Jan 23, 2014 - By Steven R. PeckThere is only one explanation for Fremont County's improved jobs picture
Every time there is a good report on the unemployment rate nationally, there is a corresponding analysis of the newest figures intended to dampen enthusiasm. The old "yes but" method of covering news is at its most obvious when the economy is being discussed.
In Wyoming, there's no use trying that stuff -- at least when unemployment is the topic. Everything about the latest jobs report in the state looks good, and there's nothing ambiguous about it.
As the national reporters always point out, a slight improvement in unemployment might not matter statistically. That's a non-factor in Fremont County, where the one-month improvement was .4 percent and the year-to-year improvement was .7 percent. Those percentages are well beyond any statistical accident.
The naysayers also point out that the jobless rate can look better simply because unemployed workers give up looking. If they aren't checking in with job service centers or claiming unemployment compensation, then they aren't counted.
But Fremont County dodges that analytical bullet as well. There were more people in our job market at year's end, not fewer. Almost 400 more workers are in the county's labor force this year compared to last.
Always looking for an angle, the number crunchers point out that the unemployment rate actually can go down even when employment is flat or up slightly, again because fewer people are looking for work and so are not counted as "unemployed."
Fremont County can't be hair-split in that way either. There were 505 more people on the job here at the end of 2013 than a year earlier.
The most obvious way to undermine optimistic job numbers is to assign them to seasonal factors. If it's a warmer winter, then more construction workers can stay on the job. If the growing season starts sooner or ends later than expected, more agricultural jobs can be had. When summer arrives, tourism-related jobs go up. These are either accidents or constants, say the economists, not true indicators of an improved economy.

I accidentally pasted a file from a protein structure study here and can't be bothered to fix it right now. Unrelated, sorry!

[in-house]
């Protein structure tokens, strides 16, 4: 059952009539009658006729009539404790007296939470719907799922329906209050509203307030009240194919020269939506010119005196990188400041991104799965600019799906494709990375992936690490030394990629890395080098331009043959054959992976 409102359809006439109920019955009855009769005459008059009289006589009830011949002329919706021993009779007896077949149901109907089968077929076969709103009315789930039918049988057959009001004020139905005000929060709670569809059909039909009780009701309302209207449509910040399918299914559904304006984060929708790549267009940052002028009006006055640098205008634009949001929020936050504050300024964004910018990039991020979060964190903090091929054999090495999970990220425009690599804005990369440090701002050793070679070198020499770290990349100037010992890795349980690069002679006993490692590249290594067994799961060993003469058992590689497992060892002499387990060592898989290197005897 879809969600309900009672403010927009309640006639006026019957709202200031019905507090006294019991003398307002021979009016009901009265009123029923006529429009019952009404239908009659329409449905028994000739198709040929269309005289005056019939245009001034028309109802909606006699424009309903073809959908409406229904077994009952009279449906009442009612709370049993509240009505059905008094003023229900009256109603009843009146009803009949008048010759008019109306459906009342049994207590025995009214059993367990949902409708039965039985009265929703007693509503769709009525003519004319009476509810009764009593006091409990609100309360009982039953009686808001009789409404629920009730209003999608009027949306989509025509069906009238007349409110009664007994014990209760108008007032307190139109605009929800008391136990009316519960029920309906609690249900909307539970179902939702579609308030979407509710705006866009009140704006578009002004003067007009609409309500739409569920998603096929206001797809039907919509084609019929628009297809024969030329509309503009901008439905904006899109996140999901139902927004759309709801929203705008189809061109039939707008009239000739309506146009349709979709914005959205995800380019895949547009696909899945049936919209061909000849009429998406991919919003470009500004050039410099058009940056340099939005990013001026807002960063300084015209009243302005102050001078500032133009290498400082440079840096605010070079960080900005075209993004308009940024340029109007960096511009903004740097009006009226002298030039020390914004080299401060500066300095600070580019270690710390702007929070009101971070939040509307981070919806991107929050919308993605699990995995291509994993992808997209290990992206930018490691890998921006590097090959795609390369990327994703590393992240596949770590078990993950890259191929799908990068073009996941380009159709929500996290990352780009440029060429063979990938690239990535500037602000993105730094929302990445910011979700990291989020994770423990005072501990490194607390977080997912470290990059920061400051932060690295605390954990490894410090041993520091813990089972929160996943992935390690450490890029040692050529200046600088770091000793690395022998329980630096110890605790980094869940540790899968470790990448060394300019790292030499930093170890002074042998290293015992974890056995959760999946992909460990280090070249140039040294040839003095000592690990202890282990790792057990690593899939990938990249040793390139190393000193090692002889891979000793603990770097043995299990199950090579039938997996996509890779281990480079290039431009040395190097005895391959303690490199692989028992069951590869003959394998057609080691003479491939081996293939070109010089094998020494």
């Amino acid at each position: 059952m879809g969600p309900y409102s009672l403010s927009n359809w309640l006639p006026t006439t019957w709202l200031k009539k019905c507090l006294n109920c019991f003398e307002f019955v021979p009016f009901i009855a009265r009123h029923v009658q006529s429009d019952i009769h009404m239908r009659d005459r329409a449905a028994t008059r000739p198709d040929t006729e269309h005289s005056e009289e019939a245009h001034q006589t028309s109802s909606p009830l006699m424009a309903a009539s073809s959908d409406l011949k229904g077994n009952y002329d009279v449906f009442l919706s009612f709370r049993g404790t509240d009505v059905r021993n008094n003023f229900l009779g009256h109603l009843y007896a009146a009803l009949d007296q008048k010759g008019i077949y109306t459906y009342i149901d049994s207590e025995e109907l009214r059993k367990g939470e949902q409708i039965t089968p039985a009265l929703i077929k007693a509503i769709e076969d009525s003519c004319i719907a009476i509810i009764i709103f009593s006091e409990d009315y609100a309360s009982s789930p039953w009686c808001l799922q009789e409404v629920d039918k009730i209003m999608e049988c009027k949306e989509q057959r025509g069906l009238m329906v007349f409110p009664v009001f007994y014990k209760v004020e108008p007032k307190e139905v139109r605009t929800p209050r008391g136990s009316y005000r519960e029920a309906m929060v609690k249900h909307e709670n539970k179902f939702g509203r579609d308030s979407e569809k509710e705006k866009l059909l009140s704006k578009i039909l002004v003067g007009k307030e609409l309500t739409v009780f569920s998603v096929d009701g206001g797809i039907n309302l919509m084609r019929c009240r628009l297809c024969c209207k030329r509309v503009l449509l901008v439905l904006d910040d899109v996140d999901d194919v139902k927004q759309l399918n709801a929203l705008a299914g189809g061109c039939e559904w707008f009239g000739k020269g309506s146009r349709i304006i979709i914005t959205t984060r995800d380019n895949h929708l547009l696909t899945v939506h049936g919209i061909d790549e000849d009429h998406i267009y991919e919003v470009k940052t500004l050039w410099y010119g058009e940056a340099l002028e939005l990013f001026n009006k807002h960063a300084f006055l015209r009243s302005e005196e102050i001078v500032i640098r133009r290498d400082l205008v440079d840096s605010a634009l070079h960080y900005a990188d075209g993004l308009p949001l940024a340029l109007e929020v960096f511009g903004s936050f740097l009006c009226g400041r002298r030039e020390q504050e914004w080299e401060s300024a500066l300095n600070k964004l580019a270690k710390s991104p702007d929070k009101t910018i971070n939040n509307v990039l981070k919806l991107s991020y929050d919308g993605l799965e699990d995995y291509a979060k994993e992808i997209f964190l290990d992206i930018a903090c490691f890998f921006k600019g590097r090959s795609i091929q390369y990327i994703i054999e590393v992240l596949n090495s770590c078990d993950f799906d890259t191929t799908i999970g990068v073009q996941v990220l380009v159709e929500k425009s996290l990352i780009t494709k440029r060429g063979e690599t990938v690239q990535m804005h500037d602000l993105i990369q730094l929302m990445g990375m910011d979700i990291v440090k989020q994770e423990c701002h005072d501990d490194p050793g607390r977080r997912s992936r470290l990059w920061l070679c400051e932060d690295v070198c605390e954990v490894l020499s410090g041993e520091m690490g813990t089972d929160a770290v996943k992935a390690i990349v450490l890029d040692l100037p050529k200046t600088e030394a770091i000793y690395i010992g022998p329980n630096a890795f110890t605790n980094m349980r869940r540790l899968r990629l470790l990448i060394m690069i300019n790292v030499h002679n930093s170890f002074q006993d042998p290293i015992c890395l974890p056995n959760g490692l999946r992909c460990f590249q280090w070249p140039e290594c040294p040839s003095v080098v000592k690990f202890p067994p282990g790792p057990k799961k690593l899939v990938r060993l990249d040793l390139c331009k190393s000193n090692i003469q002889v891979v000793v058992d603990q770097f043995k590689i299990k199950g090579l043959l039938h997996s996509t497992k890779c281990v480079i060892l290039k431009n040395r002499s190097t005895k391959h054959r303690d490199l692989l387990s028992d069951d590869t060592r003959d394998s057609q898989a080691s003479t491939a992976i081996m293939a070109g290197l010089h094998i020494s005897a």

Again, Fremont County stands that objection on its ear. The county has seen steady jobs improvement, month after month, over the previous year -- too often to have it explained away as mere coincidence. There are 505 more people drawing wages in our county than there were 12 months ago, and it can't be explained away as a fluke.
The point here isn't that the employment analysts are wrong to point out these less-obvious but very real factors that influence the numbers, but rather that Fremont County, happily, isn't being affected by them in its newest jobs report. The unemployment rate is down, the work force is at an all-time high, there are more people at work, and there are fewer people out of work.
For once, the numbers add up, balance out, and point unanimously to the same conclusion: Fremont County's job market is better than it has been in years.
That is reason for optimism, and optimistic employers do more hiring. Instead of second-guessing the improvement, let's celebrate it -- and, more importantly, build on it.
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